Spatially explicit benefit-cost analysis of fire management for greenhouse gas abatement

Scott Heckbert, Jeremy Russell-Smith, Andrew Reeson, Jocelyn Davies, Glenn James, C Meyer

    Research output: Contribution to journalArticleResearchpeer-review

    Abstract

    This paper examines the economic potential for fire management to provide offsets to carbon markets in the savannas of northern Australia. Long-term field trials in Australia's savannas have quantified greenhouse gas (GHG) emissions abatement resulting from improved fire management. However, little is known about the economic potential of fire management projects or the locations where projects might be economically viable for providing GHG offsets. A benefit–cost analysis of fire management for GHG offsets is presented here, which includes spatially explicit estimates for GHG abatement under three assumptions of management efficacy (conservative, empirically based, upper potential). The total supply of GHG abatement is estimated under different prices and management efficacy assumptions, and areas that pass the benefit–cost analysis are identified. At the Australian Government's carbon price of A$23 per metric tonne of carbon dioxide equivalents (CO2-e), fire management would be economically viable across 51 million hectares, all within the higher monsoonal rainfall regions of northern Australia, abating 1.6 million tonnes of CO2-e per year. These estimates suggest that fire management projects can contribute to GHG abatement targets and be financially viable across large areas of northern Australia. Additional benefits are anticipated from these projects for biodiversity conservation, livelihoods for indigenous Australians and economic development in remote regions.
    Original languageEnglish
    Pages (from-to)724-732
    Number of pages9
    JournalAustral Ecology
    Volume37
    Issue number6
    DOIs
    Publication statusPublished - 2012

    Fingerprint

    cost benefit analysis
    fire management
    cost-benefit analysis
    greenhouse gases
    greenhouse gas
    savanna
    carbon markets
    carbon dioxide
    savannas
    carbon
    economics
    economic development
    greenhouse gas emissions
    livelihood
    biodiversity
    field experimentation
    rainfall
    market
    project
    rain

    Cite this

    Heckbert, Scott ; Russell-Smith, Jeremy ; Reeson, Andrew ; Davies, Jocelyn ; James, Glenn ; Meyer, C. / Spatially explicit benefit-cost analysis of fire management for greenhouse gas abatement. In: Austral Ecology. 2012 ; Vol. 37, No. 6. pp. 724-732.
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    abstract = "This paper examines the economic potential for fire management to provide offsets to carbon markets in the savannas of northern Australia. Long-term field trials in Australia's savannas have quantified greenhouse gas (GHG) emissions abatement resulting from improved fire management. However, little is known about the economic potential of fire management projects or the locations where projects might be economically viable for providing GHG offsets. A benefit–cost analysis of fire management for GHG offsets is presented here, which includes spatially explicit estimates for GHG abatement under three assumptions of management efficacy (conservative, empirically based, upper potential). The total supply of GHG abatement is estimated under different prices and management efficacy assumptions, and areas that pass the benefit–cost analysis are identified. At the Australian Government's carbon price of A$23 per metric tonne of carbon dioxide equivalents (CO2-e), fire management would be economically viable across 51 million hectares, all within the higher monsoonal rainfall regions of northern Australia, abating 1.6 million tonnes of CO2-e per year. These estimates suggest that fire management projects can contribute to GHG abatement targets and be financially viable across large areas of northern Australia. Additional benefits are anticipated from these projects for biodiversity conservation, livelihoods for indigenous Australians and economic development in remote regions.",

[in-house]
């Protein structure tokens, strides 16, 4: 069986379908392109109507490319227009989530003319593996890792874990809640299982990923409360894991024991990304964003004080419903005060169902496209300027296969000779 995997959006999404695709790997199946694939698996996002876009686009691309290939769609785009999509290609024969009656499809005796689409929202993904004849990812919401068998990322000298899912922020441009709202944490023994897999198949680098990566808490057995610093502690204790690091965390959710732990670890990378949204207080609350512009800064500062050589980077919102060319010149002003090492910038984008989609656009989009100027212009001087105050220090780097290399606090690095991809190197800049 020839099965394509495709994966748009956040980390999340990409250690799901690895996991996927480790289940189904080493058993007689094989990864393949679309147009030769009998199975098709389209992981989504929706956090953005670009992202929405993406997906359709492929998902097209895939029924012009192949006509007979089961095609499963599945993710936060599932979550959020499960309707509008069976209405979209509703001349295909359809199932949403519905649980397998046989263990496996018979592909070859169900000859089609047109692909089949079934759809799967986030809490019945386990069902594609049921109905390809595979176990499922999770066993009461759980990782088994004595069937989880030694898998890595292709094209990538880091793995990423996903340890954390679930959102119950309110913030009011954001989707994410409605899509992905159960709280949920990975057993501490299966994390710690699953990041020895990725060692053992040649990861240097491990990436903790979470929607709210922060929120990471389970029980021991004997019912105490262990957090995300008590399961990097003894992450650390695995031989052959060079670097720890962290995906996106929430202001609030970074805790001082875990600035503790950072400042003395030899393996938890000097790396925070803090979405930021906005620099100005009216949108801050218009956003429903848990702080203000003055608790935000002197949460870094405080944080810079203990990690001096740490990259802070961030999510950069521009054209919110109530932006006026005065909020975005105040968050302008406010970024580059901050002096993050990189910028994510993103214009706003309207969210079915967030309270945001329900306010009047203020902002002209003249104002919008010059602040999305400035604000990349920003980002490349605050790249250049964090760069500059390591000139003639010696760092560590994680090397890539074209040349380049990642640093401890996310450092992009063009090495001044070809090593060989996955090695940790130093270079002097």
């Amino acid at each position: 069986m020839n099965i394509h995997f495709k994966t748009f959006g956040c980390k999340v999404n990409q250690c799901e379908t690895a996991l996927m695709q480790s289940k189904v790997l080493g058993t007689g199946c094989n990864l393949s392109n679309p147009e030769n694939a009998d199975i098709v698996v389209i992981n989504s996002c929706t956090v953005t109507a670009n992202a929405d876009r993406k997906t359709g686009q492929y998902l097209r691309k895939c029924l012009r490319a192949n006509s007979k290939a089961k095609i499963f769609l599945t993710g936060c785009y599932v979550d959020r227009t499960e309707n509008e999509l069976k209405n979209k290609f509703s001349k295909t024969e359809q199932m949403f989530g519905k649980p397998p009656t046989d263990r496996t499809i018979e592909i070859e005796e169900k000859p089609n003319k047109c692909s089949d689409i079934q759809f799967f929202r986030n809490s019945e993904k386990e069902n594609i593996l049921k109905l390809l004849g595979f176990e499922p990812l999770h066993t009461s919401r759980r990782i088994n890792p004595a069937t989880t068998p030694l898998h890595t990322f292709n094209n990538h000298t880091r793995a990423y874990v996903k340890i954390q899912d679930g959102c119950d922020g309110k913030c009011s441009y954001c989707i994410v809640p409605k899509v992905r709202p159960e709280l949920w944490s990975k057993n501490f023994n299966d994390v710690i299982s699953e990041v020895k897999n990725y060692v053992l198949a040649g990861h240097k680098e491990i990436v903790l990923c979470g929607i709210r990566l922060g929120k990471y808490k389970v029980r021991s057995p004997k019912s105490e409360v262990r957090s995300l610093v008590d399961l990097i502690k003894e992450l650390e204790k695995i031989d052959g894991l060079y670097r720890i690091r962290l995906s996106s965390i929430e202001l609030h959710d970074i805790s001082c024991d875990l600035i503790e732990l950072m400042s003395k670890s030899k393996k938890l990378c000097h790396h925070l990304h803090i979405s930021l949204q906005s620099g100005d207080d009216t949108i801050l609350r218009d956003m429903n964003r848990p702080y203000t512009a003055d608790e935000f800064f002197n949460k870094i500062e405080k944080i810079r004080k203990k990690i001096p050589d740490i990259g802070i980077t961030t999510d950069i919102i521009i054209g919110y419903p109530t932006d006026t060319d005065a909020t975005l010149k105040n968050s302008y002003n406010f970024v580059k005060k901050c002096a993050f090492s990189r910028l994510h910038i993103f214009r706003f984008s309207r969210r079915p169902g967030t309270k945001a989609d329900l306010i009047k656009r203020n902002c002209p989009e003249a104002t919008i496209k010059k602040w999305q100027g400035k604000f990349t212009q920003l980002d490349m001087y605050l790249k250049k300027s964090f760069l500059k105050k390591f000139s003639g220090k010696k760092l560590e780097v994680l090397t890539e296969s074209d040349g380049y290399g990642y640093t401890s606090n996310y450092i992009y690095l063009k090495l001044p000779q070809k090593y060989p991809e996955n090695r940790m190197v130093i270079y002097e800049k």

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    Spatially explicit benefit-cost analysis of fire management for greenhouse gas abatement. / Heckbert, Scott; Russell-Smith, Jeremy; Reeson, Andrew; Davies, Jocelyn; James, Glenn; Meyer, C.

    In: Austral Ecology, Vol. 37, No. 6, 2012, p. 724-732.

    Research output: Contribution to journalArticleResearchpeer-review

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